Consequently, although there have been some concerns that the right-wing populist surge in the European elections may hamper the functioning of EU institutions, observers should be mindful that the increased political competition between the European Parliament’s political groups would still be more representative of existing political tensions throughout the EU. In testing the institutional cohesiveness of the European Union, the projected populist surge may push it towards becoming more democratically accountable as well.

That said, there is already growing interest inside and around the European Parliament on it exercising more of a check on the powers of the European Commission and European Council, which is especially demonstrated in the recent lawsuit. Whether it be by the constitutional reforms supported by most moderate parties in the European Parliament or the increased exercise of legislative checks on executive power under a national-conservative coalition, the incoming session of the European Parliament may prod the EU towards addressing its democratic deficit.

Francis Shin is a research analyst specializing in transatlantic institutions, anti-corruption and clean energy policy. He has previously worked at the Atlantic Council, Royal United Services Institute and Center for a New American Security.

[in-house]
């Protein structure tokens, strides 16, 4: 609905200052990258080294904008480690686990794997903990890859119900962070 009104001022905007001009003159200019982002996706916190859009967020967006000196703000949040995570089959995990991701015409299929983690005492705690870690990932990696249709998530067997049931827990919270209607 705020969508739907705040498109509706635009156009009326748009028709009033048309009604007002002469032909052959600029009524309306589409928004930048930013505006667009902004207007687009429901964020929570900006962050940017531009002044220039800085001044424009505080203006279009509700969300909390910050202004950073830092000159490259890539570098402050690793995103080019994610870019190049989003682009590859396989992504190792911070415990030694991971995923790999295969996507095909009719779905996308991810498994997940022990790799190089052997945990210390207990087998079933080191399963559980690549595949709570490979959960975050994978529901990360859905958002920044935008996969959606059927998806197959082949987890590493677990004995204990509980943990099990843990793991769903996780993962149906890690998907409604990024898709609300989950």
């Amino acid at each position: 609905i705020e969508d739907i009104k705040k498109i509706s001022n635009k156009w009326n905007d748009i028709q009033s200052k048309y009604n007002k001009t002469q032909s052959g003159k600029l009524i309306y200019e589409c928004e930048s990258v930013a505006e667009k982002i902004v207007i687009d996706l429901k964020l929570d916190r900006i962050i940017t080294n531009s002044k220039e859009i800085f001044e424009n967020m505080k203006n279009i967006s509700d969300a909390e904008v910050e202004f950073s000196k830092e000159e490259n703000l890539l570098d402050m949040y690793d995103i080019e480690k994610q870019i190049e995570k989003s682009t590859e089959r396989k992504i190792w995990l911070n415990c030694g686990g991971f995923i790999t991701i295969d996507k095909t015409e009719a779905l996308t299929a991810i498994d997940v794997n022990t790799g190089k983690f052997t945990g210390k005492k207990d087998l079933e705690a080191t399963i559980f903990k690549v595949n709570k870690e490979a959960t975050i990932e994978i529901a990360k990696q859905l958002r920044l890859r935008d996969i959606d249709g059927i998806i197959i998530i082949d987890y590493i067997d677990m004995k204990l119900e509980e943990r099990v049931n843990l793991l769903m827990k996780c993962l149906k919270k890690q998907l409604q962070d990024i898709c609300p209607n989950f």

Please support New Eastern Europe's crowdfunding campaign. Donate by clicking on the button below.

, , , ,


Terms of Use | Cookie policy | Copyryight 2024 Kolegium Europy Wschodniej im. Jana Nowaka-Jeziorańskiego 31-153 Kraków
Agencja digital: hauerpower studio krakow.
We use cookies to personalise content and ads, to provide social media features and to analyse our traffic. We also share information about your use of our site with our social media, advertising and analytics partners. View more
Cookies settings
Privacy & Cookie policy
Privacy & Cookies policy
Cookie name Active
Poniższa Polityka Prywatności – klauzule informacyjne dotyczące przetwarzania danych osobowych w związku z korzystaniem z serwisu internetowego https://neweasterneurope.eu/ lub usług dostępnych za jego pośrednictwem Polityka Prywatności zawiera informacje wymagane przez przepisy Rozporządzenia Parlamentu Europejskiego i Rady 2016/679 w sprawie ochrony osób fizycznych w związku z przetwarzaniem danych osobowych i w sprawie swobodnego przepływu takich danych oraz uchylenia dyrektywy 95/46/WE (RODO). Całość do przeczytania pod tym linkiem
Save settings
Cookies settings